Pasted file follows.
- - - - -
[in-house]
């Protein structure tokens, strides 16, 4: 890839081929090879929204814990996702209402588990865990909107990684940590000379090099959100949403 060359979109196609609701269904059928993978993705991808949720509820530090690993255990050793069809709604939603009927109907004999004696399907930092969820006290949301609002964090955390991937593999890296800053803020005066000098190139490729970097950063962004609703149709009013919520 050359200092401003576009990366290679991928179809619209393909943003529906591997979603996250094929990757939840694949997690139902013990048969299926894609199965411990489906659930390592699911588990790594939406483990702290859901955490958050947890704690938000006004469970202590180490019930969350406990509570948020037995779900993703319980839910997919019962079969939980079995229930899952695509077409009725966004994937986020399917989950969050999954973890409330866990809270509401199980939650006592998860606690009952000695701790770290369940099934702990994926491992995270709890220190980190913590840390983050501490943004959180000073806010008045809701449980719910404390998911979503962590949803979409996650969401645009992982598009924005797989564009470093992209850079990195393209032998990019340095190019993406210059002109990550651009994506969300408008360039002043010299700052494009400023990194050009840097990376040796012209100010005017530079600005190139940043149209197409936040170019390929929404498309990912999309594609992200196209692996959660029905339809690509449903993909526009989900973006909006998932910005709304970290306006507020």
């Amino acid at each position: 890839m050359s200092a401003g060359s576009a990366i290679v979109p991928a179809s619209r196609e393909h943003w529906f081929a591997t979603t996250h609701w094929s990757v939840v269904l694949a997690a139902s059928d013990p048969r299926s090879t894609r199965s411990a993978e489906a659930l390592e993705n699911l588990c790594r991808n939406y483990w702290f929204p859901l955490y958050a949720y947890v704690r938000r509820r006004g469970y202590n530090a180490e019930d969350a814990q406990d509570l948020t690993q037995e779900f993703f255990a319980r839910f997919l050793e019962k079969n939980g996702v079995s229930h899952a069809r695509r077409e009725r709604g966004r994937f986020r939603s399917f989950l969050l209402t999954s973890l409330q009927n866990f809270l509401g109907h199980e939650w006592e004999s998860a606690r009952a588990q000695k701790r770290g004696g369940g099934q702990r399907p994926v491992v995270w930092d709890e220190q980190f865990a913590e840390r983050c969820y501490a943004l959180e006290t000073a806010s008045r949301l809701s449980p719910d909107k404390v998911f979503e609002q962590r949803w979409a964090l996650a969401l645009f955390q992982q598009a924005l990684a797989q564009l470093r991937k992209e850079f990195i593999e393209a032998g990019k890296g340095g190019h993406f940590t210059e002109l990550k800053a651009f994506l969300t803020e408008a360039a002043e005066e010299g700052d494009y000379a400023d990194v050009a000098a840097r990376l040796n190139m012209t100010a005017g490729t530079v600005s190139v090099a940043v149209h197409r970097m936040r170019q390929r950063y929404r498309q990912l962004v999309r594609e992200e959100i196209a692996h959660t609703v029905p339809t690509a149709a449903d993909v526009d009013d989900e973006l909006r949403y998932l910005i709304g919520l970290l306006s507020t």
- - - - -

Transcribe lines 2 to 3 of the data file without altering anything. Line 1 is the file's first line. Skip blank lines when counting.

């Protein structure tokens, strides 16, 4: 890839081929090879929204814990996702209402588990865990909107990684940590000379090099959100949403 060359979109196609609701269904059928993978993705991808949720509820530090690993255990050793069809709604939603009927109907004999004696399907930092969820006290949301609002964090955390991937593999890296800053803020005066000098190139490729970097950063962004609703149709009013919520 050359200092401003576009990366290679991928179809619209393909943003529906591997979603996250094929990757939840694949997690139902013990048969299926894609199965411990489906659930390592699911588990790594939406483990702290859901955490958050947890704690938000006004469970202590180490019930969350406990509570948020037995779900993703319980839910997919019962079969939980079995229930899952695509077409009725966004994937986020399917989950969050999954973890409330866990809270509401199980939650006592998860606690009952000695701790770290369940099934702990994926491992995270709890220190980190913590840390983050501490943004959180000073806010008045809701449980719910404390998911979503962590949803979409996650969401645009992982598009924005797989564009470093992209850079990195393209032998990019340095190019993406210059002109990550651009994506969300408008360039002043010299700052494009400023990194050009840097990376040796012209100010005017530079600005190139940043149209197409936040170019390929929404498309990912999309594609992200196209692996959660029905339809690509449903993909526009989900973006909006998932910005709304970290306006507020």
């Amino acid at each position: 890839m050359s200092a401003g060359s576009a990366i290679v979109p991928a179809s619209r196609e393909h943003w529906f081929a591997t979603t996250h609701w094929s990757v939840v269904l694949a997690a139902s059928d013990p048969r299926s090879t894609r199965s411990a993978e489906a659930l390592e993705n699911l588990c790594r991808n939406y483990w702290f929204p859901l955490y958050a949720y947890v704690r938000r509820r006004g469970y202590n530090a180490e019930d969350a814990q406990d509570l948020t690993q037995e779900f993703f255990a319980r839910f997919l050793e019962k079969n939980g996702v079995s229930h899952a069809r695509r077409e009725r709604g966004r994937f986020r939603s399917f989950l969050l209402t999954s973890l409330q009927n866990f809270l509401g109907h199980e939650w006592e004999s998860a606690r009952a588990q000695k701790r770290g004696g369940g099934q702990r399907p994926v491992v995270w930092d709890e220190q980190f865990a913590e840390r983050c969820y501490a943004l959180e006290t000073a806010s008045r949301l809701s449980p719910d909107k404390v998911f979503e609002q962590r949803w979409a964090l996650a969401l645009f955390q992982q598009a924005l990684a797989q564009l470093r991937k992209e850079f990195i593999e393209a032998g990019k890296g340095g190019h993406f940590t210059e002109l990550k800053a651009f994506l969300t803020e408008a360039a002043e005066e010299g700052d494009y000379a400023d990194v050009a000098a840097r990376l040796n190139m012209t100010a005017g490729t530079v600005s190139v090099a940043v149209h197409r970097m936040r170019q390929r950063y929404r498309q990912l962004v999309r594609e992200e959100i196209a692996h959660t609703v029905p339809t690509a149709a449903d993909v526009d009013d989900e973006l909006r949403y998932l910005i709304g919520l970290l306006s507020t």